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Jain–Sah–Sawhney: Singularity of discrete random matrices
October 13, 2020
Vishesh Jain, Ashwin Sah, and Mehtaab Sawhney just posted two amazing papers: Singularity of discrete random matrices Part I and Part II.
The singularity problem for random matrices: what is the probability that a random $n\times n$ matrix with independent 0/1 entries is singular?
The first nontrivial bound on this problem was by Komlós in 1967. After a long series of works by many mathematicians including Kahn, Komlós, Szemerédi, Tao, Vu, Bourgain, Wood, Rudelson, and Vershynin, a breakthrough was recently achieved by Tikhomirov, who showed that, when the matrix entries are iid uniform from \(\{0,1\}\), the probability of singularity if $(1/2 + o(1))^n$, which is tight since with probability $2^{n}$ the first row is zero.
The new papers of Jain–Sah–Sawhney consider a natural extension of the singularity problem where each entry of the $n\times n$ matrix is iid: 1 with probability $p$ and 0 with probability $1p$, for some value of $p$ other than 1/2.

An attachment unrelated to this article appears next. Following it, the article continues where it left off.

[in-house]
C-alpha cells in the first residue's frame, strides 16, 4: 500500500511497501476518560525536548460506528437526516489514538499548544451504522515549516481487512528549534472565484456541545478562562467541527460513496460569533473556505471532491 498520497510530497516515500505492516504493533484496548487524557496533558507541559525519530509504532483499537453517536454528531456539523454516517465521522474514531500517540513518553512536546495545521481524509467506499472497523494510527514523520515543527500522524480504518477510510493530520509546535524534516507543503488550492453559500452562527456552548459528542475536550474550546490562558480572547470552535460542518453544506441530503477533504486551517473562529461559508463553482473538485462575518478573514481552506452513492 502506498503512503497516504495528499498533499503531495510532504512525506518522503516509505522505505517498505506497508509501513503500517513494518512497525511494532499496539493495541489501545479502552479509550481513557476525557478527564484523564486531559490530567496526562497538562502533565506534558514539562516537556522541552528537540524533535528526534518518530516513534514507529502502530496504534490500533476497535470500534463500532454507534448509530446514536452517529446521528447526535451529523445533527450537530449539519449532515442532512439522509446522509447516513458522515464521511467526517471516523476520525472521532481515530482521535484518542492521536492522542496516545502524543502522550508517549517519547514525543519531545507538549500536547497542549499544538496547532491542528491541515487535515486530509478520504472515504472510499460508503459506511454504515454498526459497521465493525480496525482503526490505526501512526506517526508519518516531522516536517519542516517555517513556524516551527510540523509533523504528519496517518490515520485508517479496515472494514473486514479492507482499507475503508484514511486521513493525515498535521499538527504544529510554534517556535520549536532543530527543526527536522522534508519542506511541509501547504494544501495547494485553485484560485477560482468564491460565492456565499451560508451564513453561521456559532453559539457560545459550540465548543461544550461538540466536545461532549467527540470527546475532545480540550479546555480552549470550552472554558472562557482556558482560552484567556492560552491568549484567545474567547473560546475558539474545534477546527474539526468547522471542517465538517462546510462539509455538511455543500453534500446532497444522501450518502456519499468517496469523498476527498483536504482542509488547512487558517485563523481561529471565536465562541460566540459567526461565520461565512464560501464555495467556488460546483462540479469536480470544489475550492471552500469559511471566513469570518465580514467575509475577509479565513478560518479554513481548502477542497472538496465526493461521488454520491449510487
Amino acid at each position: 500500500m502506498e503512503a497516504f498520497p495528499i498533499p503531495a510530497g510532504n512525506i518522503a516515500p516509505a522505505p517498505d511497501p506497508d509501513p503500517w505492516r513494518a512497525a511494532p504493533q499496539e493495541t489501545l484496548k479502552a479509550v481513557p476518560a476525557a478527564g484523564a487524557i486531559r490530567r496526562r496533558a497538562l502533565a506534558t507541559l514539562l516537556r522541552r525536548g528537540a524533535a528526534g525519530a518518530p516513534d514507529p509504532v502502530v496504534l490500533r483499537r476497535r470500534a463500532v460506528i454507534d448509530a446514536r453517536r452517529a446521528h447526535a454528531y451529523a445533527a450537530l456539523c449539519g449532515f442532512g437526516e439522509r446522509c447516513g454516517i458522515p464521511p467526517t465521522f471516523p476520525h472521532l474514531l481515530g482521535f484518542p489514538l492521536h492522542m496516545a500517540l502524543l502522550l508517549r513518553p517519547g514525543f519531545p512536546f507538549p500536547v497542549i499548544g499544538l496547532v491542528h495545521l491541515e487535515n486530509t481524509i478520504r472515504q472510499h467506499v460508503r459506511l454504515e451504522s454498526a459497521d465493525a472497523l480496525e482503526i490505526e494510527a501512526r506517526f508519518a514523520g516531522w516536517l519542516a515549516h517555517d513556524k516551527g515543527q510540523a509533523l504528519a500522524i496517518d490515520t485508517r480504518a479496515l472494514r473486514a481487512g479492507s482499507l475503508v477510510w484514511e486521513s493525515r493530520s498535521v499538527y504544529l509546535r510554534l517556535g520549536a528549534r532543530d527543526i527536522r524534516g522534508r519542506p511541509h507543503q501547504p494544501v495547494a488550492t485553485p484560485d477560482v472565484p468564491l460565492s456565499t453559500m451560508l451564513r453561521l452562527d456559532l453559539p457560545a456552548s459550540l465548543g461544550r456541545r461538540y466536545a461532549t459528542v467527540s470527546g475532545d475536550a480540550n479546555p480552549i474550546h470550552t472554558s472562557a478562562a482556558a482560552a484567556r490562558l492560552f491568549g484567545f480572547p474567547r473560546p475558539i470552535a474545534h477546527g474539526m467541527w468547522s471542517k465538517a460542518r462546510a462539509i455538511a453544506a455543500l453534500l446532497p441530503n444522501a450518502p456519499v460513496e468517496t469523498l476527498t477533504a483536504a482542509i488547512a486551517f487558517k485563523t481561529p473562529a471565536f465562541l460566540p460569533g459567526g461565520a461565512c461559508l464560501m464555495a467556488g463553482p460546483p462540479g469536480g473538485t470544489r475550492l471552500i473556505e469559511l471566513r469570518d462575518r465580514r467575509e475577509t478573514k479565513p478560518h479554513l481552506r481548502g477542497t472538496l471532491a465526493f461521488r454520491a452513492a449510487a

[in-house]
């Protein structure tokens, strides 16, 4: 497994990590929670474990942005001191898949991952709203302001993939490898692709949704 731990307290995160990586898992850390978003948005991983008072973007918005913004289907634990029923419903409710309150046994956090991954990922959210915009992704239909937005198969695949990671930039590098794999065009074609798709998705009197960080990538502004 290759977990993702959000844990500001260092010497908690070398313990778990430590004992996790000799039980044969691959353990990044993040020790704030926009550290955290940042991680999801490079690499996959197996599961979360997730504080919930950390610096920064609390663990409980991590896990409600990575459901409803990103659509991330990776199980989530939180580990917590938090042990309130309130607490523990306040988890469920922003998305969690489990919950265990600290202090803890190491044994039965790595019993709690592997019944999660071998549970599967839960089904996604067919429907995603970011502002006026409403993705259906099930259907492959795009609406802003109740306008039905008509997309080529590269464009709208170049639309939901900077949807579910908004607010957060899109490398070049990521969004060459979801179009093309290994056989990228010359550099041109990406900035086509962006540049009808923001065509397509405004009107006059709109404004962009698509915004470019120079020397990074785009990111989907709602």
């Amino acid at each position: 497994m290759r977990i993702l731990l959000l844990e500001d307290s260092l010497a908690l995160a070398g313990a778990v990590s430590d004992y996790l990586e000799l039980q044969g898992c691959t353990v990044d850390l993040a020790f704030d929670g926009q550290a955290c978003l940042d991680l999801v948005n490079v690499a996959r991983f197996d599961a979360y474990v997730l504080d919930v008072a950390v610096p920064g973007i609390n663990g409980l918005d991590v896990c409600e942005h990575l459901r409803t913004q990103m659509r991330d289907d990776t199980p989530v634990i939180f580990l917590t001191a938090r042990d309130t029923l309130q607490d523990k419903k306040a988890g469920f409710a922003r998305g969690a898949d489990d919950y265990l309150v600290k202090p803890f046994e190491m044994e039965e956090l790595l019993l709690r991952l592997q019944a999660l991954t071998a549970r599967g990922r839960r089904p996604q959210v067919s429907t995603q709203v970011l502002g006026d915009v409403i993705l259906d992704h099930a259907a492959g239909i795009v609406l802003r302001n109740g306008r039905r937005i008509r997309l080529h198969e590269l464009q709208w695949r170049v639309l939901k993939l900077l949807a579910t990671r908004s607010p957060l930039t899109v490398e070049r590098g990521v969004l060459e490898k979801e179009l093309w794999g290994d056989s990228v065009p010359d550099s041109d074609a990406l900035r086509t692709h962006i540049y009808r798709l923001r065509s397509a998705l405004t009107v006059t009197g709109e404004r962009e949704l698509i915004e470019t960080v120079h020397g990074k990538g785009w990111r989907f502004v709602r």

A folklore conjecture in this area states that the main reason for the singularity of such random matrices is the presence of two equal rows/columns or some zero row/column:
Conjecture. For a fixed $0 < p < 1$, the probability that a random $n\times n$ matrix with iid Bernoulli(p) entries is singular is $1+o(1)$ times the probability that the matrix has one of the following: (a) two equal rows, (b) two equal columns, (c) a zero row, (d) a zero column.
Note that even Tikhomirov’s breakthrough result does not give precise enough results to answer this conjecture. However, we now have the following incredible result.
Theorem. (Jain–Sah–Sawhney) The above conjecture is true for all $p \ne 1/2$.
(The case $p = 1/2$ remains open.)
In fact, they prove something much more general: namely that the above result remains true if the random matrix entries are iid discrete random variables that are nonuniform on its support. Furthermore, they prove nearly tight bounds on the probability of these matrices having small least singular values. Very impressive!
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